ATLANTA — In the transition period between when Kirby Smart served as Alabama’s defensive coordinator and simultaneously as Georgia’s head coach in the winter of 2015, things got weird and feelings got hurt between Smart and the Crimson Tide program he served for nine years.

The Tuscaloosa News learned that on his way out the door, Smart took a picture of Alabama’s recruiting board, which hangs in the inner sanctum of the Alabama football building, and showed it to recruits who weren’t necessarily at the top of that board. His message was simple: Alabama doesn’t want you as much as it says it does.

Multiple people close to the Alabama program told The Tuscaloosa News that same story, but none wanted to go on record about it.

The recruiting business is notoriously cutthroat, and coaches do what they have to do to be successful in getting players to their respective campuses; but this instance of negative recruiting felt wrong to those at Alabama, and it left a bad taste in their mouths at the time as it pertains to Smart.

Earlier this week UA coach Nick Saban maintained that just because you compete against someone doesn’t mean you still can’t be friends with them. But the relationship between the two SEC coaches competing for a national championship Monday isn’t actually as rosy as some would paint it. That doesn’t mean the two are hostile to one another, but it also doesn’t mean they’re particularly close either.

Smart has installed The Process 2.0 at Georgia, taking the blueprint from Tuscaloosa and mirroring it in Athens with successful results. Smart has the Bulldogs competing to win a national championship for the first time since 1980. He did that in just two years.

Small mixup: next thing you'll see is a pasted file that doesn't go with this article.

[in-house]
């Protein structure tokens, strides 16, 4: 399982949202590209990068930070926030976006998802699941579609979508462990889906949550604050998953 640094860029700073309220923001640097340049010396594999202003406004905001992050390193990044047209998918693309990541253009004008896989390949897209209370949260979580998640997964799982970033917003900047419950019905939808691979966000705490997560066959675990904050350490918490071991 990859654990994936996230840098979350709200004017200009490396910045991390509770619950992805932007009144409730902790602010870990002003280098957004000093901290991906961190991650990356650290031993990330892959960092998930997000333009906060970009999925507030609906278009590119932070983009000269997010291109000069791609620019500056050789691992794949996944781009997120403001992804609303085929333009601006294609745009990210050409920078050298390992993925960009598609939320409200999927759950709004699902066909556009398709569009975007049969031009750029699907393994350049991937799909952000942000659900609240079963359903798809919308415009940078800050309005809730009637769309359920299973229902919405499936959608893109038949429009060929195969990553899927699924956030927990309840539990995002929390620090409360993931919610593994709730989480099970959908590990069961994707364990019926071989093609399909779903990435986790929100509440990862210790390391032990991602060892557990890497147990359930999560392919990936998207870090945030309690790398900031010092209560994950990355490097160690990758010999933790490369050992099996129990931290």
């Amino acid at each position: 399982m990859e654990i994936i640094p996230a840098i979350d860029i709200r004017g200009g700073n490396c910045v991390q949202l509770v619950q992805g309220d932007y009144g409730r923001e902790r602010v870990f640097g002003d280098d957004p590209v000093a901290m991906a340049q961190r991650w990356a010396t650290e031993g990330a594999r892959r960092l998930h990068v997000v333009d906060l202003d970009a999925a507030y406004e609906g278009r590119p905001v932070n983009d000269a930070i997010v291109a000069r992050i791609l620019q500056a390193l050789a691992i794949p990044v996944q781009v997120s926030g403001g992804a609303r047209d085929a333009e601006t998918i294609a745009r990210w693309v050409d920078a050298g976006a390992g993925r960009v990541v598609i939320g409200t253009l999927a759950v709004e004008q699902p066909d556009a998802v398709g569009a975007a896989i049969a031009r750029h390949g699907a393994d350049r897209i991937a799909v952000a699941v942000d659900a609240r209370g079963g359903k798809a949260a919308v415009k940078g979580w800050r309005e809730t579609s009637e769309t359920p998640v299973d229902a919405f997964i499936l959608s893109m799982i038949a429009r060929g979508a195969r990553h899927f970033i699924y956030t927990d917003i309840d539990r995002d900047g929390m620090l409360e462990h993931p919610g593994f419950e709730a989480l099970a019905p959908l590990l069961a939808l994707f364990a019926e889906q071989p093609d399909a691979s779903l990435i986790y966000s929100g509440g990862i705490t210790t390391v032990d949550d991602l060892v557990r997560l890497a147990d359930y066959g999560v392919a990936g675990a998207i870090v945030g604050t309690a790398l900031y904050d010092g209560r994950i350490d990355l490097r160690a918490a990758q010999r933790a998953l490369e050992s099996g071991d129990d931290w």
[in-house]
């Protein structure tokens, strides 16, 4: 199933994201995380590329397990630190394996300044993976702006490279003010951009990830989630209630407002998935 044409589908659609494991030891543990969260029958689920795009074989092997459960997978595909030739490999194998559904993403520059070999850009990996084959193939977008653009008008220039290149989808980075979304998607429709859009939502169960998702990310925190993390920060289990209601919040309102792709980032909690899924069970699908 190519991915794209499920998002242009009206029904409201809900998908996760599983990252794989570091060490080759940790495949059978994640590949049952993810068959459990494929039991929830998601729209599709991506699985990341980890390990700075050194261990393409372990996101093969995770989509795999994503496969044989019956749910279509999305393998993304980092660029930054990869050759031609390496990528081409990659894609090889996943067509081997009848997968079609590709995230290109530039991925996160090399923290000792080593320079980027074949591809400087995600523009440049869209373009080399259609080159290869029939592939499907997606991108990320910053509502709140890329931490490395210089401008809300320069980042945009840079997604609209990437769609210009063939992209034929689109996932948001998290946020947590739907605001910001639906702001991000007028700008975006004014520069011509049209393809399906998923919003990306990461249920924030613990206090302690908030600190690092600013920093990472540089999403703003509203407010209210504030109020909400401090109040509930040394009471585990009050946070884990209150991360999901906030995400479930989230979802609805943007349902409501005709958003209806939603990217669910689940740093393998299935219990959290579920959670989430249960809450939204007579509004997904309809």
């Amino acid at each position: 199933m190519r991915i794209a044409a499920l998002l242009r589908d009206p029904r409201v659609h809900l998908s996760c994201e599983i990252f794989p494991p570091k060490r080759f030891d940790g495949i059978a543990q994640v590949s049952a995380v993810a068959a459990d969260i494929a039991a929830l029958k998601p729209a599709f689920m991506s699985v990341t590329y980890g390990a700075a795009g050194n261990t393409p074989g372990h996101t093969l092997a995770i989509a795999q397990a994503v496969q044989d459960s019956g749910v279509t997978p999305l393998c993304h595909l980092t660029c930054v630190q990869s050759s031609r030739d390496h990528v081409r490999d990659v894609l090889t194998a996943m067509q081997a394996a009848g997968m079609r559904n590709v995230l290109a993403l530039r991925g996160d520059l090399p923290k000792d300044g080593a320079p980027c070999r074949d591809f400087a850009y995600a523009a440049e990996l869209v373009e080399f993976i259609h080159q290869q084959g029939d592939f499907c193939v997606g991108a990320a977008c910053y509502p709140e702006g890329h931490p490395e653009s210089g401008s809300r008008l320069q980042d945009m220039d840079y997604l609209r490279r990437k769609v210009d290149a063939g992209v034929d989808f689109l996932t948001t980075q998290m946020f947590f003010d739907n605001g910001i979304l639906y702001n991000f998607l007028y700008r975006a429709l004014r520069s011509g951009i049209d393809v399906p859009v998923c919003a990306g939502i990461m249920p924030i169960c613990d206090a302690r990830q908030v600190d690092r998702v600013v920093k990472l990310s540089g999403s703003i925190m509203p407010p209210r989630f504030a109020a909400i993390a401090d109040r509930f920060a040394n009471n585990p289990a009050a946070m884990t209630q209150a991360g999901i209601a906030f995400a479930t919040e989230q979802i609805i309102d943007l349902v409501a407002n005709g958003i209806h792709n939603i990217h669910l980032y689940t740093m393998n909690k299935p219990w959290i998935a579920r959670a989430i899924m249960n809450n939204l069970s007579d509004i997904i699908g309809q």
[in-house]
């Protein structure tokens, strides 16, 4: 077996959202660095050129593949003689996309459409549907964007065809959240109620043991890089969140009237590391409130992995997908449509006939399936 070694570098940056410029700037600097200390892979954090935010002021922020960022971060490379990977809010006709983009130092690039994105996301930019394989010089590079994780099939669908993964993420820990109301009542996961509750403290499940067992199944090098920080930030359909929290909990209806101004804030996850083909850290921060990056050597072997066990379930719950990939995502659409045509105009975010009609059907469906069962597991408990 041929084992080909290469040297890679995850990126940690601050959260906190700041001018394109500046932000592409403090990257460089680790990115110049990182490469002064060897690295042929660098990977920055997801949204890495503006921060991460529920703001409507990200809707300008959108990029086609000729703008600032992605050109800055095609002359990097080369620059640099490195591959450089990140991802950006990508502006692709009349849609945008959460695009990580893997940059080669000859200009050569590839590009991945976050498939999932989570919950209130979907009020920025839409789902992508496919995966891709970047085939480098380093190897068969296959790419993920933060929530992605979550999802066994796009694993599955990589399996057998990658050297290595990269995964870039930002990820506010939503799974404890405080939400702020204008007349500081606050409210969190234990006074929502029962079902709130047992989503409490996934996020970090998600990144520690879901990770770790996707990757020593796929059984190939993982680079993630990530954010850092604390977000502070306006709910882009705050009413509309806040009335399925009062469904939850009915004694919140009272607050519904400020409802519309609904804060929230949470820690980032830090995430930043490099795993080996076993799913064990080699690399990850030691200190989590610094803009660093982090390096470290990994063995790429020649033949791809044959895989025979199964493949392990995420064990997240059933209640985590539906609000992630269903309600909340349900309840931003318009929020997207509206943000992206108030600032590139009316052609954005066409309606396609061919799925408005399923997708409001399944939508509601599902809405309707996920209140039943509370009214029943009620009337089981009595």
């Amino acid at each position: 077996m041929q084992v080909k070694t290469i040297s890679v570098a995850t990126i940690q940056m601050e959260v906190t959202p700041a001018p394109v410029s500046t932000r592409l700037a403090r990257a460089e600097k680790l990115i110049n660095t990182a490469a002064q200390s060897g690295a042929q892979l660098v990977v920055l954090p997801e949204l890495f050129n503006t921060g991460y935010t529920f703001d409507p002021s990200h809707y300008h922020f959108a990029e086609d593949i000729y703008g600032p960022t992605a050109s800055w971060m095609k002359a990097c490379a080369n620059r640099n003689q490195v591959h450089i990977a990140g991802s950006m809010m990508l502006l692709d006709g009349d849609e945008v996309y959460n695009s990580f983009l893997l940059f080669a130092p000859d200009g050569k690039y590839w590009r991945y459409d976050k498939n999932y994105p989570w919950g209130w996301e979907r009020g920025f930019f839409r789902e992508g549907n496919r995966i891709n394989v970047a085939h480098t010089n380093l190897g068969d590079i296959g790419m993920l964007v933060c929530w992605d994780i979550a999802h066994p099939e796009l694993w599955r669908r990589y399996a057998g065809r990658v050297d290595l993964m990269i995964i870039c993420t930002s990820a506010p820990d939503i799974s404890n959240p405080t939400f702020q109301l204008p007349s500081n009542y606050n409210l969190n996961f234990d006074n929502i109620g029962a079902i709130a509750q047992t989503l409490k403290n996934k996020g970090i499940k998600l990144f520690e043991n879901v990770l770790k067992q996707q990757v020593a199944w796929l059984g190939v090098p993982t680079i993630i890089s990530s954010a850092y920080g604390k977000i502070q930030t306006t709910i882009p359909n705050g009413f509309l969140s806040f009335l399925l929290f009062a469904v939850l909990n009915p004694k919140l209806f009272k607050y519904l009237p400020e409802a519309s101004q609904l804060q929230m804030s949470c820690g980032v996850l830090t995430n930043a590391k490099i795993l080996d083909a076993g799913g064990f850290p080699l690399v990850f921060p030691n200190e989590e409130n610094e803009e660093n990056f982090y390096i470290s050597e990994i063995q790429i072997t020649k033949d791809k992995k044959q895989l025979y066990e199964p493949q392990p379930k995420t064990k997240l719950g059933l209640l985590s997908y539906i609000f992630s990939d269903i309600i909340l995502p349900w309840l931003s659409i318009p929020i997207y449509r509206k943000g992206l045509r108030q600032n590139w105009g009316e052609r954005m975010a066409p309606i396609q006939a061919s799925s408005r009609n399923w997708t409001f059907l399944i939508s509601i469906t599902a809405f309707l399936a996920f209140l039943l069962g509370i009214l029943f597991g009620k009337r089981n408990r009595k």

Yet for all the successes he’s achieved since striking out on his own, it’s not unusual for Smart to still call and seek advice from different UA athletic department administrators. He does so more frequently than you’d imagine a coach doing in his second season on his own.

If Smart has made an distinct impression in his program, it’s in his personality. Otherwise, most of what Georgia does, from establishing the culture down to the media rules, has come directly from his time at Alabama.

”Coach Smart learned from Coach Saban,” Georgia outside linebackers coach Kevin Sherrer said. “But Kirby kind of has his way. Coach Saban has his way. They’re similar but they’re different styles.

“Coach Smart is younger. He’s probably more energetic, relates to the players. But they’re very similar. I think Kirby is probably a little more personable.”

Glenn Schumann coaches inside linebackers for the Bulldogs and has done so since Smart took the UGA job following the 2015 season. Previous to that Schumann was an undergraduate analyst and a graduate assistant under Saban from 2008-15.

He’s hesitant to compare Smart and Saban, and that’s probably wise considering the egos at play and the remote chance his words are misunderstood. He wasn’t even comfortable discussing the work-life balance and if it’s better at Georgia under Smart than it was at Alabama under Saban.

“I don’t like to focus on differences,” Schumann said. “There’s a lot of similarities in the way day-to-day business is conducted. But they’re each their own people. There’s a human aspect to this profession. Kirby’s different than Nick on a personal level, not better or worse, and so that’s the quote-unquote difference.

“I loved working at Alabama. I loved to work. Both people love to work really hard. So if you love to work it’s a great place to be. I relate well with Nick. I relate well with Kirby. I don’t think it’s easier to relate to one or the other.”

Schumann said he doesn’t recall Smart taking the picture of Alabama’s recruiting board. He said recruiting is a tough business and coaches who are successful are expected to get recruits.

“I think everybody understands that you do what you have to do to get players,” Schumann said. “You try to always be positive and not be negative towards one another. I still talk to Mack Wilson now. I love the kid the same regardless of whether he went to Georgia or Alabama.”